Film Strip image from Wikimedia Commons

Film Strip image from Wikimedia Commons

Wednesday, March 23, 2011

April 7: Michelle Citron on Narrative and the Digital

On Thursday, April 7 at 6:30pm, Michelle Citron (Columbia College) will present "Is This Cinema? Narrative and the Digital," a talk and screening of her short films. Patrick Jagoda (University of Chicago) will provide the response. The meeting will take place, as always, in the Flaxman Theater, Room 1307, of the School of the Art Institute's building at 112 S. Michigan Ave.

Citron describes her talk as follows:

"My reading of Andrew’s What Cinema Is! raises the question: How far can you push the medium (be it film, video, or digital) and still call it cinema? I will show two works, Leftovers (2010) and Mixed Greens (2004). Leftovers, a linear narrative created from photographs, 16mm film, and cameraless digital images, raises issues about the camera and the real (in Bazin's sense). Mixed Greens, an interactive non-linear narrative created from photographs, 16mm film, video, and cameraless digital images, foregrounds issues about editing/ellipsis and audience. I will argue that Bazin's ideas of what constitutes cinema (as explicated by Andrew) can be applied to Leftovers. But can it also be applied to Mixed Greens? And is Andrew's theoretical paradigm even a useful way to talk about such non-linear works?"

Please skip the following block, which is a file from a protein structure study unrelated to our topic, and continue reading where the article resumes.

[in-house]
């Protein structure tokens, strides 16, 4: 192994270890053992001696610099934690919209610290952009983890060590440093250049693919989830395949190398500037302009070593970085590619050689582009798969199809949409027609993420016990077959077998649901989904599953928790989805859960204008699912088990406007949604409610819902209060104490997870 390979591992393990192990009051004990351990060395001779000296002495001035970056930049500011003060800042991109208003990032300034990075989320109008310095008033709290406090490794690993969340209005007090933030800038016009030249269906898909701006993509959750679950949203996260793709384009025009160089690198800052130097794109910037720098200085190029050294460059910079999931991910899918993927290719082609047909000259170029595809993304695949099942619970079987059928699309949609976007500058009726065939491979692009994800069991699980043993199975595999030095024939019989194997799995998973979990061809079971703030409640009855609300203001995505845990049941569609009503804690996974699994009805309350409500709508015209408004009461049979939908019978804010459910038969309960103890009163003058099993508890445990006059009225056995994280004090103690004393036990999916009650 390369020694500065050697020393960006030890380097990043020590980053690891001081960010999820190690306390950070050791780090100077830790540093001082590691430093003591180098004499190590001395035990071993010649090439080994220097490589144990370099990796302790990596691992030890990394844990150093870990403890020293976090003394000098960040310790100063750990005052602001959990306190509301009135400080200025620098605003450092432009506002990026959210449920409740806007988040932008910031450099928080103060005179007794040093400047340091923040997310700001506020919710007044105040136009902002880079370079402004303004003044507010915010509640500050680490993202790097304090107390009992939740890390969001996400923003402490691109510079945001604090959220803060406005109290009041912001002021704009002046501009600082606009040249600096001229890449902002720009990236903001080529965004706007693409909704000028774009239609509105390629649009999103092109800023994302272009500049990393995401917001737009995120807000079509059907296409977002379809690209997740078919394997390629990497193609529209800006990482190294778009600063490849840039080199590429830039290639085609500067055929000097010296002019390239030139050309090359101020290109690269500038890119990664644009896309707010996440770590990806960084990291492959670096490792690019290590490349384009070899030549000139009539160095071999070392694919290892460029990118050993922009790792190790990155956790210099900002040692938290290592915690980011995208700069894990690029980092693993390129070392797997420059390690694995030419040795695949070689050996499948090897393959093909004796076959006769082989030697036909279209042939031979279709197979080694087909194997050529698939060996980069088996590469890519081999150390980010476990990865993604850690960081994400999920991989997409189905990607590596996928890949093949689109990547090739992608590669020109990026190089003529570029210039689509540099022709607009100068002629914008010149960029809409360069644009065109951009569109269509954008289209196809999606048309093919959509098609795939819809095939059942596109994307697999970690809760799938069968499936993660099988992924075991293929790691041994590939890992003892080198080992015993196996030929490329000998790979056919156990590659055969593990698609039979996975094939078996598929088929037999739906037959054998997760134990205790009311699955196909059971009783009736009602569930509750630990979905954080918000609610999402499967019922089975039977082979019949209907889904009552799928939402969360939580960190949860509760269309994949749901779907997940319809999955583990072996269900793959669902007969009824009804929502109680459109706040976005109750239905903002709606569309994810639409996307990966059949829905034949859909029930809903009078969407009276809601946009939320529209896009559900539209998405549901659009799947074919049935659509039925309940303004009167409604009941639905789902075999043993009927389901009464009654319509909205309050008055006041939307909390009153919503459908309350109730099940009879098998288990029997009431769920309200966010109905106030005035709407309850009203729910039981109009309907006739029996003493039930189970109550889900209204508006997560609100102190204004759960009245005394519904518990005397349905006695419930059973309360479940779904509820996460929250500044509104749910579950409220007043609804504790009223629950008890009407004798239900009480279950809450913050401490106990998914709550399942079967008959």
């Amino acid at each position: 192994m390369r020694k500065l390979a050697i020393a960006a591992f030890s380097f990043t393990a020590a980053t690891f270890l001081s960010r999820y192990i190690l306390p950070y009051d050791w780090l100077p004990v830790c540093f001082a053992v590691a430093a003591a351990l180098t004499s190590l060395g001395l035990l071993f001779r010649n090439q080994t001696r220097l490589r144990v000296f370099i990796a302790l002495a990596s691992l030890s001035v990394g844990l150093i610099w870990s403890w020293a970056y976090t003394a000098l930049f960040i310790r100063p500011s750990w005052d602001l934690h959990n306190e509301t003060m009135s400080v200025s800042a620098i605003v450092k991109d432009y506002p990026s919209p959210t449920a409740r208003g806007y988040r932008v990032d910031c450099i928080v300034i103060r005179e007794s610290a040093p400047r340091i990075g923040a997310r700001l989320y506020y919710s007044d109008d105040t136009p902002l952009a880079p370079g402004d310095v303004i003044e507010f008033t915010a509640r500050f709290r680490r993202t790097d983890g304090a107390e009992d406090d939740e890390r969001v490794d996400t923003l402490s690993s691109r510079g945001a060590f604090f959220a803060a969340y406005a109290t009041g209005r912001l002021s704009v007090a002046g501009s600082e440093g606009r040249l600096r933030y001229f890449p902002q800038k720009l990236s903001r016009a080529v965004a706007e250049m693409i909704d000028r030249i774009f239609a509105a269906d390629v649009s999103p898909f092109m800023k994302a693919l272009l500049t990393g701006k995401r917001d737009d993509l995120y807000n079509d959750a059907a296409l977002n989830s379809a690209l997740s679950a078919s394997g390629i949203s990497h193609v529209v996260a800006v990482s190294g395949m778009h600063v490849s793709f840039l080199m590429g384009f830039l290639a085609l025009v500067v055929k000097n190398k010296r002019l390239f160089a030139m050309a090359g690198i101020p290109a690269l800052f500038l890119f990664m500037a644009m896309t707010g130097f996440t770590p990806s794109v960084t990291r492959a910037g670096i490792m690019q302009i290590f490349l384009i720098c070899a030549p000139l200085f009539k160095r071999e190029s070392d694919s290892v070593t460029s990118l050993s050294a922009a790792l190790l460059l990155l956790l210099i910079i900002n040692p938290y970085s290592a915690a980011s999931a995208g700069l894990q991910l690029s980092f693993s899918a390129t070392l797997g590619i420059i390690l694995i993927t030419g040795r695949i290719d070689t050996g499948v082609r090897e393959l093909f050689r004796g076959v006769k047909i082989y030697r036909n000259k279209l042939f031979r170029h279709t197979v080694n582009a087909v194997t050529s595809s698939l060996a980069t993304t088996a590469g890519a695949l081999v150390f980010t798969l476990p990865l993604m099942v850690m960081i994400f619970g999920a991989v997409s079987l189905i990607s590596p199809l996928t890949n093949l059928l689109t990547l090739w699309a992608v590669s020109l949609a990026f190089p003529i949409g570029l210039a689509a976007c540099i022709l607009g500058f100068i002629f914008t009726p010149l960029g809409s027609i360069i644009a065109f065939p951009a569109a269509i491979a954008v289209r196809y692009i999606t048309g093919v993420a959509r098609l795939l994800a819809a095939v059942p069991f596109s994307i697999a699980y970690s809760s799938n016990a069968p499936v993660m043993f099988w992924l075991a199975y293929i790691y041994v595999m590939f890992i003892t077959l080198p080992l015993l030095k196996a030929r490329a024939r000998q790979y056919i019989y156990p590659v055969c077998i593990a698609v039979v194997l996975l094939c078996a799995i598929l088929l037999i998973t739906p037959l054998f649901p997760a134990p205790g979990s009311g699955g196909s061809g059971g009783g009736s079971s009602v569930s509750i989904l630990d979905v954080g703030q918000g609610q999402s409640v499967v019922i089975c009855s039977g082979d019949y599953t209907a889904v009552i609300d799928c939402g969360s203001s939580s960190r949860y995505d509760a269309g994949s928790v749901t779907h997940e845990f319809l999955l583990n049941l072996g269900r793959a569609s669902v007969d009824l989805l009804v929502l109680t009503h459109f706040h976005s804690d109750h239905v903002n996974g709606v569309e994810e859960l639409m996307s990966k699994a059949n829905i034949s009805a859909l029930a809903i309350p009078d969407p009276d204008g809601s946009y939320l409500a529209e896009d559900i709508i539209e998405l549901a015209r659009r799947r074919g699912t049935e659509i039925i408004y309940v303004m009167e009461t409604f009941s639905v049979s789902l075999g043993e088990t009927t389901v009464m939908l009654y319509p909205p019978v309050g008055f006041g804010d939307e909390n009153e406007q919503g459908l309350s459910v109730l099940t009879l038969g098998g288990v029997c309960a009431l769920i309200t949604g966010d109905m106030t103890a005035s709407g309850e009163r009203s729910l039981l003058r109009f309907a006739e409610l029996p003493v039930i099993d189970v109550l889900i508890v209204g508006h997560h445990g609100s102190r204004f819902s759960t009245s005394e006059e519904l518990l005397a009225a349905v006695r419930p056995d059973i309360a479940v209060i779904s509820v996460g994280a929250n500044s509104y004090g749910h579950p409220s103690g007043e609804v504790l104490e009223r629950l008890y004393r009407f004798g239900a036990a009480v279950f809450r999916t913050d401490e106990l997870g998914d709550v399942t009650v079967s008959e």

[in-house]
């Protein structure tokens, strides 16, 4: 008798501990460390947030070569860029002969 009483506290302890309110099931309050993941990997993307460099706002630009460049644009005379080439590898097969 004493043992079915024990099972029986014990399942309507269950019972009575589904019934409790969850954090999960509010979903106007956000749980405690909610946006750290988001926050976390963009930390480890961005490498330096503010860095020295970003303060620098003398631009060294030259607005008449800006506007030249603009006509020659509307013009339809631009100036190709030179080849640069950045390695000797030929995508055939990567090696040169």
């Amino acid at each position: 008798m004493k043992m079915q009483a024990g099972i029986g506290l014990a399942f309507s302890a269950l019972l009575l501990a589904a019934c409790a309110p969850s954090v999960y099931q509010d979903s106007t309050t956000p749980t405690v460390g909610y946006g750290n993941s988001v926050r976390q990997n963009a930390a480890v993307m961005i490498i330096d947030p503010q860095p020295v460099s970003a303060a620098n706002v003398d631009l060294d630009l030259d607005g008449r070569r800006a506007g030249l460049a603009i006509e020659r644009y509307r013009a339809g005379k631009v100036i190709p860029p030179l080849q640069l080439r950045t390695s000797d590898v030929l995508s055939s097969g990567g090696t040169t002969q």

Summary: Elena Gorfinkel on Sexploitation of the 1960s

On Thursday, March 3, Elena Gorfinkel (University of Wisconsin – Madison) presented her talk, “’The Gawker in the Text’: Allegories of Reception in 1960s Sexploitation Film” at the Chicago Film Seminar. Jeffrey Sconce of Northwestern provided the response. In this talk, Gorfinkel discusses the reflexive, self-referential nature of sexploitation films, particularly around the generic problem of ‘consuming sex’, to better understand the specific conditions of reception of adult films and sexualized media in the public culture of the 1960s. Gorfinkel notes that sexploitation films of the 1960s, refracting the era’s contentious sexual politics, frequently retained a dystopian tenor, in which sexual activity and exchange often came at a grave narrative cost. The paradox of sexploitation films, she argues, is the that the expanding sexual marketplace is both exploited economically and aesthetically and disdained rhetorically, negotiating the tensions between strategies of display and denial.